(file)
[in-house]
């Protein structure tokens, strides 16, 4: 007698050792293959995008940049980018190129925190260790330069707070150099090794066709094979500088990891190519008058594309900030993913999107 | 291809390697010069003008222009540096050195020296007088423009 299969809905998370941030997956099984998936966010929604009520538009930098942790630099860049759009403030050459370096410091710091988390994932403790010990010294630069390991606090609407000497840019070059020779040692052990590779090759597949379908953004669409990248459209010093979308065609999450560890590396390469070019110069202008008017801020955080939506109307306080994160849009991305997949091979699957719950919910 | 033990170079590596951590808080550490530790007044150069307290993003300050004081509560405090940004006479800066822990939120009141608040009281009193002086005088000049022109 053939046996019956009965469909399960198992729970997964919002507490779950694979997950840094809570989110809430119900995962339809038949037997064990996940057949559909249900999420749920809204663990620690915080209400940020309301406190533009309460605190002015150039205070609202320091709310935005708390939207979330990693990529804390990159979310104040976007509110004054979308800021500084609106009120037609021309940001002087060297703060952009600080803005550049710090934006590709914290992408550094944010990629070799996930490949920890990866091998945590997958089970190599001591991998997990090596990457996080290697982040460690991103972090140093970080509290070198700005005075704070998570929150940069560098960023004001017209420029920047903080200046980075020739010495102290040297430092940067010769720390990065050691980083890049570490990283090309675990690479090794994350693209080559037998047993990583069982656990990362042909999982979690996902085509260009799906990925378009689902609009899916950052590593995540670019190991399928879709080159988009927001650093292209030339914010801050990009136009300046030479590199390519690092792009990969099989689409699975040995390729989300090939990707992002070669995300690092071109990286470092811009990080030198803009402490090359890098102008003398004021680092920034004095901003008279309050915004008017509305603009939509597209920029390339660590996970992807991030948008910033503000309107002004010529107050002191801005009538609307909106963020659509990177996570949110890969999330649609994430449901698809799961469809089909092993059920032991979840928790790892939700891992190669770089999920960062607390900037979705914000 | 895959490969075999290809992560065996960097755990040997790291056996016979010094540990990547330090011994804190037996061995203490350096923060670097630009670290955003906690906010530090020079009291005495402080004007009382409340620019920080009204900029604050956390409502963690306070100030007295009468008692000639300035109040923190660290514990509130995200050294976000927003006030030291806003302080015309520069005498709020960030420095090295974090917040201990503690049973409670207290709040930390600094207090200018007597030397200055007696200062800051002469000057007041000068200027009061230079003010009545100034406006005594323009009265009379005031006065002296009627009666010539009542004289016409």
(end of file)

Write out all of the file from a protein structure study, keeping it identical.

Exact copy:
[in-house]
């Protein structure tokens, strides 16, 4: 007698050792293959995008940049980018190129925190260790330069707070150099090794066709094979500088990891190519008058594309900030993913999107 | 291809390697010069003008222009540096050195020296007088423009 299969809905998370941030997956099984998936966010929604009520538009930098942790630099860049759009403030050459370096410091710091988390994932403790010990010294630069390991606090609407000497840019070059020779040692052990590779090759597949379908953004669409990248459209010093979308065609999450560890590396390469070019110069202008008017801020955080939506109307306080994160849009991305997949091979699957719950919910 | 033990170079590596951590808080550490530790007044150069307290993003300050004081509560405090940004006479800066822990939120009141608040009281009193002086005088000049022109 053939046996019956009965469909399960198992729970997964919002507490779950694979997950840094809570989110809430119900995962339809038949037997064990996940057949559909249900999420749920809204663990620690915080209400940020309301406190533009309460605190002015150039205070609202320091709310935005708390939207979330990693990529804390990159979310104040976007509110004054979308800021500084609106009120037609021309940001002087060297703060952009600080803005550049710090934006590709914290992408550094944010990629070799996930490949920890990866091998945590997958089970190599001591991998997990090596990457996080290697982040460690991103972090140093970080509290070198700005005075704070998570929150940069560098960023004001017209420029920047903080200046980075020739010495102290040297430092940067010769720390990065050691980083890049570490990283090309675990690479090794994350693209080559037998047993990583069982656990990362042909999982979690996902085509260009799906990925378009689902609009899916950052590593995540670019190991399928879709080159988009927001650093292209030339914010801050990009136009300046030479590199390519690092792009990969099989689409699975040995390729989300090939990707992002070669995300690092071109990286470092811009990080030198803009402490090359890098102008003398004021680092920034004095901003008279309050915004008017509305603009939509597209920029390339660590996970992807991030948008910033503000309107002004010529107050002191801005009538609307909106963020659509990177996570949110890969999330649609994430449901698809799961469809089909092993059920032991979840928790790892939700891992190669770089999920960062607390900037979705914000 | 895959490969075999290809992560065996960097755990040997790291056996016979010094540990990547330090011994804190037996061995203490350096923060670097630009670290955003906690906010530090020079009291005495402080004007009382409340620019920080009204900029604050956390409502963690306070100030007295009468008692000639300035109040923190660290514990509130995200050294976000927003006030030291806003302080015309520069005498709020960030420095090295974090917040201990503690049973409670207290709040930390600094207090200018007597030397200055007696200062800051002469000057007041000068200027009061230079003010009545100034406006005594323009009265009379005031006065002296009627009666010539009542004289016409």